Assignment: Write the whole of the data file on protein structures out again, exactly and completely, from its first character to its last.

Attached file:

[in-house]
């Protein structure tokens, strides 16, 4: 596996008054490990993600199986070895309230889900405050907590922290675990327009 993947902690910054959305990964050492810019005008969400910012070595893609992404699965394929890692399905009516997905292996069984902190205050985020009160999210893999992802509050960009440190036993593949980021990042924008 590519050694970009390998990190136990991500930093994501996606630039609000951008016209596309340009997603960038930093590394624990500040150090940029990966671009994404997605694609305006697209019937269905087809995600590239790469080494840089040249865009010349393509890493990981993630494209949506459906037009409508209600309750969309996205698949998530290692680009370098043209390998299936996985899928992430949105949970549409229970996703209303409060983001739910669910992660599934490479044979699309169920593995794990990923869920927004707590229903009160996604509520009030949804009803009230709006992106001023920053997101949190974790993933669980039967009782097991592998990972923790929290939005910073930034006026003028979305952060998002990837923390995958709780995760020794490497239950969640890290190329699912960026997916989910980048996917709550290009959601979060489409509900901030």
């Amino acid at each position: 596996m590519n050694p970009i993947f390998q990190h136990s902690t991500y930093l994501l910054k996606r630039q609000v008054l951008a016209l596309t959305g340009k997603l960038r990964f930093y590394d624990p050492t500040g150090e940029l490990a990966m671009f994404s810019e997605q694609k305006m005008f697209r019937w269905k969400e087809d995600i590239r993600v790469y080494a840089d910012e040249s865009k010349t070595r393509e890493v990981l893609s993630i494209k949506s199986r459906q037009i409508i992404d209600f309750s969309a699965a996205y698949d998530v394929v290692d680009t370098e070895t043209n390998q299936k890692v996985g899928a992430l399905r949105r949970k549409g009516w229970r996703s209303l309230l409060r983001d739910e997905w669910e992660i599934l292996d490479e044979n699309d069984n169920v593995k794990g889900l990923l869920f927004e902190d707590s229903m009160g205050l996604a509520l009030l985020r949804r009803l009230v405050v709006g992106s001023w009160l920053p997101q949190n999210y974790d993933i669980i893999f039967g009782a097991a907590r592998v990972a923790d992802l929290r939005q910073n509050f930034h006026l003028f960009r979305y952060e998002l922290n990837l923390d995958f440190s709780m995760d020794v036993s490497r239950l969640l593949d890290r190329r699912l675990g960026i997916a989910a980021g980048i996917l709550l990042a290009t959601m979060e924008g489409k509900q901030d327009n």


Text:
[in-house]
């Protein structure tokens, strides 16, 4: 596996008054490990993600199986070895309230889900405050907590922290675990327009 993947902690910054959305990964050492810019005008969400910012070595893609992404699965394929890692399905009516997905292996069984902190205050985020009160999210893999992802509050960009440190036993593949980021990042924008 590519050694970009390998990190136990991500930093994501996606630039609000951008016209596309340009997603960038930093590394624990500040150090940029990966671009994404997605694609305006697209019937269905087809995600590239790469080494840089040249865009010349393509890493990981993630494209949506459906037009409508209600309750969309996205698949998530290692680009370098043209390998299936996985899928992430949105949970549409229970996703209303409060983001739910669910992660599934490479044979699309169920593995794990990923869920927004707590229903009160996604509520009030949804009803009230709006992106001023920053997101949190974790993933669980039967009782097991592998990972923790929290939005910073930034006026003028979305952060998002990837923390995958709780995760020794490497239950969640890290190329699912960026997916989910980048996917709550290009959601979060489409509900901030």
């Amino acid at each position: 596996m590519n050694p970009i993947f390998q990190h136990s902690t991500y930093l994501l910054k996606r630039q609000v008054l951008a016209l596309t959305g340009k997603l960038r990964f930093y590394d624990p050492t500040g150090e940029l490990a990966m671009f994404s810019e997605q694609k305006m005008f697209r019937w269905k969400e087809d995600i590239r993600v790469y080494a840089d910012e040249s865009k010349t070595r393509e890493v990981l893609s993630i494209k949506s199986r459906q037009i409508i992404d209600f309750s969309a699965a996205y698949d998530v394929v290692d680009t370098e070895t043209n390998q299936k890692v996985g899928a992430l399905r949105r949970k549409g009516w229970r996703s209303l309230l409060r983001d739910e997905w669910e992660i599934l292996d490479e044979n699309d069984n169920v593995k794990g889900l990923l869920f927004e902190d707590s229903m009160g205050l996604a509520l009030l985020r949804r009803l009230v405050v709006g992106s001023w009160l920053p997101q949190n999210y974790d993933i669980i893999f039967g009782a097991a907590r592998v990972a923790d992802l929290r939005q910073n509050f930034h006026l003028f960009r979305y952060e998002l922290n990837l923390d995958f440190s709780m995760d020794v036993s490497r239950l969640l593949d890290r190329r699912l675990g960026i997916a989910a980021g980048i996917l709550l990042a290009t959601m979060e924008g489409k509900q901030d327009n």